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Amy Schumer combats myths of sexual assault as she opens up about her teenage rapist

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Kayleigh Dray
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NEW YORK, NY - MAY 15: Amy Schumer attend the New York premiere of 'Paint it Black' at the Museum of Modern Art on May 15, 2017 in New York City. (Photo by Jimi Celeste/Patrick McMullan via Getty Images)

Amy Schumer has discussed being sexually assaulted by her boyfriend when she was a teenager.     

There are many misconceptions about sexual assault – one of the most common of which is the idea that the perpetrator is usually a stranger. While this can be the case, according to Rape Crisis England and Wales, approximately 90% of sexual assaults are committed by someone known to the victim, such as in the case of intimate partner sexual violence or acquaintance rape.

Perpetrators of the latter might be a date, a classmate, a neighbour, a friend’s significant other. The list is endless and no matter the relationship to the attacker or previous sexual history, sexual assault is sexual assault.

Now, Amy Schumer has made that point loud and clear by talking of her own experience of assault by someone she knew.

Sitting down for an interview with Oprah Winfrey on her show Super Soul Conversations, Schumer, said: “When we hear about rape when we’re children, and we’re being warned about it, it’s about a guy popping out from a bush… and some villain. They don’t say it’s probably gonna be a guy you know really well.”

The actress continued: “It could be your husband. It could be your friend. And so you think, when that happens you, you say, ‘OK, this isn’t someone I want to see rotting in a jail cell, but what he did to me was wrong, and I didn’t consent.’ And for me, I lost my virginity while I was asleep. And that’s not OK.”

Going on to address her sexual assault in more detail, Schumer confirmed that her assailant was her then-boyfriend — and that she felt it was her duty to comfort and reassure him after he realised what he had done.

“The first thing he said was, ‘I thought you knew,’” she recalled. “I didn’t say anything yet, and he says, ‘I thought you knew.’

“I loved him, and I had to comfort him. I also felt really angry… it’s like a rage that has stayed with me. I don’t think you lose that. You know, as women we’re really trained not to get angry because that makes people dismiss you right away. There’s sort of no place for that anger. But I felt I wanted to comfort him because he felt so bad and he was so worried. And I just tried to push my anger down.”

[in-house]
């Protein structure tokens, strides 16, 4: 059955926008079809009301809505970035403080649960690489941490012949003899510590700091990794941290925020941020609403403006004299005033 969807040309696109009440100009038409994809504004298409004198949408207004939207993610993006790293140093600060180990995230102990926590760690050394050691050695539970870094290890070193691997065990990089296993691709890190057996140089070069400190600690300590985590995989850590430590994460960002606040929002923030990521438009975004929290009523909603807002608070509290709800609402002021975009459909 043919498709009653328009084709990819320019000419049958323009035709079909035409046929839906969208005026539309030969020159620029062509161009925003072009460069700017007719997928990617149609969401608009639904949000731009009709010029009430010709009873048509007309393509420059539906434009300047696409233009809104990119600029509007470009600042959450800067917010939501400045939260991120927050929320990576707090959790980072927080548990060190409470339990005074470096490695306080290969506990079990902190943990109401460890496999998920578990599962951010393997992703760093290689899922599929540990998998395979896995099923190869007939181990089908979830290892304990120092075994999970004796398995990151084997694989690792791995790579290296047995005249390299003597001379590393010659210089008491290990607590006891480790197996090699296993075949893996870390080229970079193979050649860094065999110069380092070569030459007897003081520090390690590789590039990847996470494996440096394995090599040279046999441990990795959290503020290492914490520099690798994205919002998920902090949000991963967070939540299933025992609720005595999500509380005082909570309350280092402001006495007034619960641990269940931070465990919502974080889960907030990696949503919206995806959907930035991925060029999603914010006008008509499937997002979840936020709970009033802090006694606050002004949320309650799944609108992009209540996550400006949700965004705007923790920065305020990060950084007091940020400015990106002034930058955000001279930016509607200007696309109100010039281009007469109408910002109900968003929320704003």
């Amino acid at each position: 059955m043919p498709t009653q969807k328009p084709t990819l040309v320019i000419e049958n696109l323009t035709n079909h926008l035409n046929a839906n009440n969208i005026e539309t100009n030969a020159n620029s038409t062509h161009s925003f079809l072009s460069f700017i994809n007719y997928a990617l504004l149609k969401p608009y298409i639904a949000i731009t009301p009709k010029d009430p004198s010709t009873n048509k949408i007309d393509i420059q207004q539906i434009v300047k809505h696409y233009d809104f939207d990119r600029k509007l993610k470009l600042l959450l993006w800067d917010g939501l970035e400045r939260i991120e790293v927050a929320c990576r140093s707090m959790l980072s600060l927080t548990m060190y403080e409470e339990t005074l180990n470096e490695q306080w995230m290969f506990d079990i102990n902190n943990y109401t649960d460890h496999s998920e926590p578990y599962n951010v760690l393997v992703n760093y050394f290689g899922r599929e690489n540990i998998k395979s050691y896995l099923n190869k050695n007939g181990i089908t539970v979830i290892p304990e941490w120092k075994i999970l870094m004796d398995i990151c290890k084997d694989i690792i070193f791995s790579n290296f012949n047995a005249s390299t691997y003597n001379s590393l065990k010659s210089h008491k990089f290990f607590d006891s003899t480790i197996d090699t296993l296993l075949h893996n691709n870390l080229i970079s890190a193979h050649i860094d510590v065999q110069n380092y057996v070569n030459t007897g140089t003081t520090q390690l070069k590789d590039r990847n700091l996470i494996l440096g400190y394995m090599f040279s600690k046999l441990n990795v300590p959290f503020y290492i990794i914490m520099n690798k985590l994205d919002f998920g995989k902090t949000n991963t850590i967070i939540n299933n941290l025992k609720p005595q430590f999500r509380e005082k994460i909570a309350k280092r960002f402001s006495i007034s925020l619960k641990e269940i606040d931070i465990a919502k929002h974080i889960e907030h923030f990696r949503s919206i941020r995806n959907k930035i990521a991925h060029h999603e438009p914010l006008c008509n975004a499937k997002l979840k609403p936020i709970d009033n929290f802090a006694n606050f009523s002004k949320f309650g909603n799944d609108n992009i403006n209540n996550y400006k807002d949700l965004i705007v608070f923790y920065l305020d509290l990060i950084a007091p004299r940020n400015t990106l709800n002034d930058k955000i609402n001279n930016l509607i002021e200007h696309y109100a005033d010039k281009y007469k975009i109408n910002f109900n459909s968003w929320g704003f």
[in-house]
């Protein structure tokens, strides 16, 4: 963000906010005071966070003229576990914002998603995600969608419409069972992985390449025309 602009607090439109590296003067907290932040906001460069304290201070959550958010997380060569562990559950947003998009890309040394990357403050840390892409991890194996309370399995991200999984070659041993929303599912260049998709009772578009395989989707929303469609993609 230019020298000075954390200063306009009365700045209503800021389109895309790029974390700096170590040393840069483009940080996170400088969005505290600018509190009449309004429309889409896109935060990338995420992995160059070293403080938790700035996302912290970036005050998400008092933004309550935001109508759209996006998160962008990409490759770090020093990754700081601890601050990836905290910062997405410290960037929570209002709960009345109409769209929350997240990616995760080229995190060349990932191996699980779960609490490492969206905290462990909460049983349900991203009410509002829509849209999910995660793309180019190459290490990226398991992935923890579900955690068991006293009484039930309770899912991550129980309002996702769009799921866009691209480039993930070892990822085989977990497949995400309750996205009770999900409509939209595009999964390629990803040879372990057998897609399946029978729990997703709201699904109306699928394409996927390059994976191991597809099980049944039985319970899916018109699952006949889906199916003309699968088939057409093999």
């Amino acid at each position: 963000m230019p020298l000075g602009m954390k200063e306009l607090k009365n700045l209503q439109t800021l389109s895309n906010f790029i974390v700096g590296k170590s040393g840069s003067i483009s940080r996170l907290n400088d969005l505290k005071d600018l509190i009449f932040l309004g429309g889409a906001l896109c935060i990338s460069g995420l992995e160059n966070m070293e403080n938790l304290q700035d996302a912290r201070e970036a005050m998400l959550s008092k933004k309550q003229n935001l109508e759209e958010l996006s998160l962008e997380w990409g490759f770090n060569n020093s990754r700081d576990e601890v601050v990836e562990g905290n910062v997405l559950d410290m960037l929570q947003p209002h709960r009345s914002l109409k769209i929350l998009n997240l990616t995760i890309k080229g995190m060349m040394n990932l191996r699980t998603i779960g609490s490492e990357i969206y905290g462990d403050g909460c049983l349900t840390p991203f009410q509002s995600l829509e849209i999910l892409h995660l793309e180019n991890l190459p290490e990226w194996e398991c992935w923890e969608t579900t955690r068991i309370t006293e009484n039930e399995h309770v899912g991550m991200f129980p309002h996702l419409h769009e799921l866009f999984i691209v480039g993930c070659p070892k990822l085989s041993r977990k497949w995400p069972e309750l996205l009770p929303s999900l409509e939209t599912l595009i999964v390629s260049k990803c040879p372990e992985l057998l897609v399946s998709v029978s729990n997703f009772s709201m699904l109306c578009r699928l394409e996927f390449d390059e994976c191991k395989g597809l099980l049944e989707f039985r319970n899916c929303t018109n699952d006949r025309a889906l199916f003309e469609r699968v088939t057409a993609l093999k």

Schumer says she and her boyfriend eventually started having consensual sex, but added: “I personally feel like I lost my virginity through rape. I didn’t consent. We hadn’t discussed it. We weren’t there in our relationship. We weren’t at that moment. And we talked about things.”

Of course, this is not the first time that the comedian has publicly addressed what happened to her: she initially began telling the story about the assault — which she called “grape” or “grey area rape” — in her stand-up routine in order to “make people laugh while they learned.”

She explained to Oprah: “So, in my standup I would say, ‘If she’s asleep, that’s a no.’ Just hoping that a couple guys would see that and it would be met in that moment, like, ‘This is a no. I heard that somewhere.’”

Schumer’s story is a stark reminder that a relationship is not consent – and many have praised her for using her platform to make people more aware of intimate partner rape.

Rape Crisis England and Wales explains: “Only around 10% of rapes are committed by ‘strangers’. Around 90% of rapes are committed by known men, and often by someone who the survivor has previously trusted or even loved.

“People are raped in their homes, their workplaces and other settings where they have previously felt safe. Rapists can be friends, colleagues, clients, neighbours, family members, partners or exes.

“Risk of rape shouldn’t be used as an excuse to control women’s movements and restrict their rights and freedom.”

If you would like more information or support, visit Rape Crisis UK – or, alternatively, call 0808 802 9999 (usual opening times are noon–2.30pm and 7–9.30pm any day of the year and also between 3 - 5.30pm on weekdays).

Image: Getty

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Kayleigh Dray

Kayleigh Dray is editor of Stylist.co.uk, where she chases after rogue apostrophes and specialises in films, comic books, feminism and television. On a weekend, you can usually find her drinking copious amounts of tea and playing boardgames with her friends. 

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